Conley alleges only that, after she engaged in a protected activity, Stockman Bank had her "report directly to Ms. Gray, Mr. Flaten's assistant so that Ms. Conley would not have to report directly to Mr. Flaten." ECF 1, at ¶ 7(y). She does not allege that this was an adverse employment action. Otherwise, her contentions in this regard relate only to her unhappiness that Stockman Bank "failed to properly punish Mr. Flaten." Id. at ¶ 7(z). As a result, the Complaint fails to state a claim of retaliation as to Conley.

Finally, Stockman Bank argues the actions taken in response to Conley and Burchell's report to human resources should relieve it of liability. But Stockman Bank has the obligation to plead and prove this as an affirmative defense, so it is not properly considered in connection with the pending motion to dismiss. See Faragher v. City of Boca Raton, 524 U.S. 775 at 807. See also, Tofsrud v. Potter, 490 Fed.Appx. 857, 859 (9th Cir. 2012) (granting summary judgment to employer who had "carried its burden on the affirmative defense").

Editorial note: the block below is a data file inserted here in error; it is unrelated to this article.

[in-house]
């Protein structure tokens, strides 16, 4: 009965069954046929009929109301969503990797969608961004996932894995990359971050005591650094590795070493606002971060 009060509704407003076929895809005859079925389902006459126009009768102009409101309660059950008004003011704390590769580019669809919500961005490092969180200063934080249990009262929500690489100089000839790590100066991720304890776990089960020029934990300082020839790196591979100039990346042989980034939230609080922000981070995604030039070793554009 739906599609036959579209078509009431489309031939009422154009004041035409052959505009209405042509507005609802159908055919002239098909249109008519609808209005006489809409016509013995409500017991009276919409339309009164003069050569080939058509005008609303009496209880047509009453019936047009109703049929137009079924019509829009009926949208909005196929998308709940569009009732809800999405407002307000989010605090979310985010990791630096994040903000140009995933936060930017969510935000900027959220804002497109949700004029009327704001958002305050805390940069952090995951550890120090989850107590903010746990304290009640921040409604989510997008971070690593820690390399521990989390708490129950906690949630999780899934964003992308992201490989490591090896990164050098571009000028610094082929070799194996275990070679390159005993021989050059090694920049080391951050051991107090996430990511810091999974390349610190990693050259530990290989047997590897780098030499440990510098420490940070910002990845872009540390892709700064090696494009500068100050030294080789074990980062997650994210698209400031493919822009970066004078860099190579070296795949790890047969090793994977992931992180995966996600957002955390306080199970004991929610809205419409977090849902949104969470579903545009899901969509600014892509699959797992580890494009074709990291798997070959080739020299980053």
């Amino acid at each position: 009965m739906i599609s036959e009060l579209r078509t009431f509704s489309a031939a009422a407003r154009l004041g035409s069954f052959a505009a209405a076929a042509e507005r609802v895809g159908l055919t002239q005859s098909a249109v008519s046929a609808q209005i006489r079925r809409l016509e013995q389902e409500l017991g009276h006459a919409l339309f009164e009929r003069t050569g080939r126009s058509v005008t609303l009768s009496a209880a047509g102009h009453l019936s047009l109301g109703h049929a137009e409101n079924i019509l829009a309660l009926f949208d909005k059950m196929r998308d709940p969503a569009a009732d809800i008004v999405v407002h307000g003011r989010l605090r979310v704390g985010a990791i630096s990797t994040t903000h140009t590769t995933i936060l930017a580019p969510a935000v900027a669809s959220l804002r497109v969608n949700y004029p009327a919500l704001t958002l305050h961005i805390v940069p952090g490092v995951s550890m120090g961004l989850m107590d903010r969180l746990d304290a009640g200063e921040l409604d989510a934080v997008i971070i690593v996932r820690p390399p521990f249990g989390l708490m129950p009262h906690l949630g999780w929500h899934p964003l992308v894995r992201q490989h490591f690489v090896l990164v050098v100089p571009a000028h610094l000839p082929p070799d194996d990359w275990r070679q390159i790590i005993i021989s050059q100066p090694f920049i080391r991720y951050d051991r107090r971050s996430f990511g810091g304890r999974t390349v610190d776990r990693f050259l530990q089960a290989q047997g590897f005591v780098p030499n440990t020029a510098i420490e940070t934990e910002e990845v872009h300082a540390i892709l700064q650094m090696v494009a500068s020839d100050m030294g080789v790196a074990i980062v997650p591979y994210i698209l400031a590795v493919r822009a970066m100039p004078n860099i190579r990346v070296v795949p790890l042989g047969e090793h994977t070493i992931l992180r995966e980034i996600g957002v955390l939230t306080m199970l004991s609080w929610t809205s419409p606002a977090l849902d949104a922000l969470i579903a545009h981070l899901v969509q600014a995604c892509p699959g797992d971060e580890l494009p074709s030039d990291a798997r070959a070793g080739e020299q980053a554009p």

Based on the foregoing, IT IS RECOMMENDED that Defendants' motion to dismiss ( ECF 4 ) be GRANTED, with leave to amend, to the extent it seeks dismissal of Conley's retaliation claims in Counts I and II, but DENIED in all other respects.

NOW, THEREFORE, IT IS ORDERED that the Clerk shall serve a copy of the Findings and Recommendations of United States Magistrate Judge upon the parties. The parties are advised that pursuant to 28 U.S.C. § 636, any objections to the findings and recommendations must be filed with the Clerk of Court and copies served on opposing counsel within fourteen (14) days after entry hereof, or objection is waived.